Monday, 18 March 2013
Book Review: Dance of Shadows by Yelena Black
Dance of Shadows
by Yelena Black
Dancing with someone is an act of trust. Elegant and intimate; you're close enough to kiss, close enough to feel your partner's heartbeat. But for Vanessa, dance is deadly – and she must be very careful who she trusts . . .
Vanessa Adler attends an elite ballet school – the same one her older sister, Margaret, attended before she disappeared. Vanessa feels she can never live up to her sister's shining reputation. But Vanessa, with her glorious red hair and fair skin, has a kind of power when she dances – she loses herself in the music, breathes different air, and the world around her turns to flames . . .
Soon she attracts the attention of three men: gorgeous Zep, mysterious Justin, and the great, enigmatic choreographer Josef Zhalkovsky. When Josef asks Vanessa to dance the lead in the Firebird, she has little idea of the danger that lies ahead – and the burning forces about to be unleashed . . .
A new student at New York Ballet Academy, Vanessa Adler is following in the footsteps of her older sister who disappeared over three years ago and hasn't been seen since. All of Vanessa's new friends are excited to be starting at the school and although Vanessa tries to feel the same way, her thoughts are overshadowed by worry over what may have happened to her sister.
During her investigations, Vanessa and her friends discover that there have been a spate of disappearances from the school dating back twenty years, most of them lead ballerinas who had just been cast in The Firebird. A few weeks into term, her friend Elly drops out and disappears, and Vanessa is offered the lead role in Firebird, engendering jealousy from some of the older students.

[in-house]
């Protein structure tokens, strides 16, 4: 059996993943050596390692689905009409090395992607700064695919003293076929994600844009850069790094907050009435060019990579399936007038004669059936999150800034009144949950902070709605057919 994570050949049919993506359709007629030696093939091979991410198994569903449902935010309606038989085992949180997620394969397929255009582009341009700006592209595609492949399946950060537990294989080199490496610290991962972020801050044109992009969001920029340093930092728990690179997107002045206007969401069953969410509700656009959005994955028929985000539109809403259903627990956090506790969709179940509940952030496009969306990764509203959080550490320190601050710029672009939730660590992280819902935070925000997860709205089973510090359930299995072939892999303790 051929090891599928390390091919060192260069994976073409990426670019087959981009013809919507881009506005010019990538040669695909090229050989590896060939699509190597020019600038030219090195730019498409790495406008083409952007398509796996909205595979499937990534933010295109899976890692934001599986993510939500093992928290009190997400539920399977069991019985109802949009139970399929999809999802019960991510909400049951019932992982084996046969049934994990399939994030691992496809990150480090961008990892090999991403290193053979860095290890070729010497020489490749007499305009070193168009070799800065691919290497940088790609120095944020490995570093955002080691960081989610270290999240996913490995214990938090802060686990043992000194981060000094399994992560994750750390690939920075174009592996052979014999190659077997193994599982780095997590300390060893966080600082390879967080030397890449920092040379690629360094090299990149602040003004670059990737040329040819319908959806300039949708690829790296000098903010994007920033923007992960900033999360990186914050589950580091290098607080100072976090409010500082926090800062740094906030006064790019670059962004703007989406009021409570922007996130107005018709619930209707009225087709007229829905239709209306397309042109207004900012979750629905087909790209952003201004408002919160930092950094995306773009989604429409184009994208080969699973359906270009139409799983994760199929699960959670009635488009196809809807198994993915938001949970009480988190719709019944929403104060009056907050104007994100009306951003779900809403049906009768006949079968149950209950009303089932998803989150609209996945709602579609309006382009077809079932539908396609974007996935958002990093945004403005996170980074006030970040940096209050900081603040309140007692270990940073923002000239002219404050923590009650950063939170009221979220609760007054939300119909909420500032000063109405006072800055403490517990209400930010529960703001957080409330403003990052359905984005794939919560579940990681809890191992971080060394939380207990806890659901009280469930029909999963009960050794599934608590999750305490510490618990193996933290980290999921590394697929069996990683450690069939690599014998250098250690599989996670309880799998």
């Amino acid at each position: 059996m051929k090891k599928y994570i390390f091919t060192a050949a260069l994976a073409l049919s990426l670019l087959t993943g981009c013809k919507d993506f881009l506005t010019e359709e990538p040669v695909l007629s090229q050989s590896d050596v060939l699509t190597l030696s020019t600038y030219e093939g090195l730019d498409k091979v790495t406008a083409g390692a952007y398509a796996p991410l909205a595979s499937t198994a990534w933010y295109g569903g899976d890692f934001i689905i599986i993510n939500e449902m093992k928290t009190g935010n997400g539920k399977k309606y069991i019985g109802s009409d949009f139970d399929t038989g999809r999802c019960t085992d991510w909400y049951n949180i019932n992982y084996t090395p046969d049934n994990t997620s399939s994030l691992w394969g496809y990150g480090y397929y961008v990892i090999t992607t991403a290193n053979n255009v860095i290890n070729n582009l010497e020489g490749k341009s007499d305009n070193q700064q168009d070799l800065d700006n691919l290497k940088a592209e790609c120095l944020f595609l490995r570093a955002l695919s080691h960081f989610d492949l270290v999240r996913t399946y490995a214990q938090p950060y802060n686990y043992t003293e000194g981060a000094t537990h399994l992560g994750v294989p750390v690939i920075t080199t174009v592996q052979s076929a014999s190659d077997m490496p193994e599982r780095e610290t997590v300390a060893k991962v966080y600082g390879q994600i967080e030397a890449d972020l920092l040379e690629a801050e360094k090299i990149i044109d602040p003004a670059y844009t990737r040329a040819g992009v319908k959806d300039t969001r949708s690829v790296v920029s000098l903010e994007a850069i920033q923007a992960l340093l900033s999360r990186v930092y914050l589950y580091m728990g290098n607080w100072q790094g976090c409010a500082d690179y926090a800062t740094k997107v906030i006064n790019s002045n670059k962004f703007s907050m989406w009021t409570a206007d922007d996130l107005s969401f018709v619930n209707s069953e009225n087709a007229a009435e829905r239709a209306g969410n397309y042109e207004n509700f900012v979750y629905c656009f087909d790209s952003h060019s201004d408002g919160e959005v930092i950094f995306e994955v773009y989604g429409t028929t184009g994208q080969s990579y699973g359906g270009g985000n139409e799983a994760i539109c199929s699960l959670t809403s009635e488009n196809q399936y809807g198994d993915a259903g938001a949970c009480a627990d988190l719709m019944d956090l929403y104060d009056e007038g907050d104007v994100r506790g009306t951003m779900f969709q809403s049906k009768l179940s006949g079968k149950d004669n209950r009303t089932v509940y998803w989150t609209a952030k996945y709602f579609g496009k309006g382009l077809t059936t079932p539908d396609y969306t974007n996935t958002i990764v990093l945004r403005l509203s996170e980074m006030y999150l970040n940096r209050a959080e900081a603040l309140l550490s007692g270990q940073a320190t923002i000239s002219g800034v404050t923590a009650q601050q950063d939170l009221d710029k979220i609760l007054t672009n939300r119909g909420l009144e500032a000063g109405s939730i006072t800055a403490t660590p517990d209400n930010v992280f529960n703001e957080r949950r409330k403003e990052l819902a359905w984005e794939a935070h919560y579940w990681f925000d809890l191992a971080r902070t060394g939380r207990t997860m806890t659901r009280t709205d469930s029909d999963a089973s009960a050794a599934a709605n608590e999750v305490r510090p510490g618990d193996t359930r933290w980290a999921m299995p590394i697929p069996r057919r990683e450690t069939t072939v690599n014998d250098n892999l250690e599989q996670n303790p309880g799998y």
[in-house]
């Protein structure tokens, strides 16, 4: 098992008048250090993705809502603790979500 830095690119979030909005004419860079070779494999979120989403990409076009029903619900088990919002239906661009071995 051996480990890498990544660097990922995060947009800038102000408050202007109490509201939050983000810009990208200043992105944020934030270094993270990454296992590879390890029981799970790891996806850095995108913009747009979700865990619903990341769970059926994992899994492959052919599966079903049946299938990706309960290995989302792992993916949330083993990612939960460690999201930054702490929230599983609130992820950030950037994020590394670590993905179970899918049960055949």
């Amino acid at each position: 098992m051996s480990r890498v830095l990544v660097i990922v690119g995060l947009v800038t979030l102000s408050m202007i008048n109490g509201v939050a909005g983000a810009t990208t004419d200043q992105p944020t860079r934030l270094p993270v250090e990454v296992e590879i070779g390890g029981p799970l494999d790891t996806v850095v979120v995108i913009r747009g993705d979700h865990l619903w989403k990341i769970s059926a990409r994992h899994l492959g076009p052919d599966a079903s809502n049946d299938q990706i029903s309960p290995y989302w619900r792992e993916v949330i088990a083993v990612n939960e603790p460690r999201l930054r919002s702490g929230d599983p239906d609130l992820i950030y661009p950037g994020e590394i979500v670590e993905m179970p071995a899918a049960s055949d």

What little girl hasn't dreamt of becoming a ballerina at some stage? I used to watch ballet on television as a little girl and imagined being the one up on stage, but I'd never had a ballet lesson in my life. Ms. Black has brought the ballet school to life on the page, with the students' worries over who gets picked for each role, their aching feet and backs and all the attendant pains and blisters for dancing for hours every day.
Vanessa was an interesting character and you really got into her head, as most of the book is from her point of view. I was very pleased to see the inclusion of a gay male character, Blaine, who was one of Vanessa's new friends, as just another friend and student rather than making a big deal out of it. His orientation just came across as a natural part of him, the same way that T.J. had frizzy hair or that Elly loved pink.
I think the book worked very well at detailing life at a prestigious ballet school, but the paranormal parts left me feeling a bit flat. They seemed added on towards the end, even though you knew there was something paranormal involved because of the genre of the book. I'm not sure what could be done to improve that part though.
It's a good book, but I felt it could have been better. Reviewed by Annette Gisby
About the Author: S. M. Randle knew as a young child writing music and poetry that she wanted to write a book someday. She has always been...
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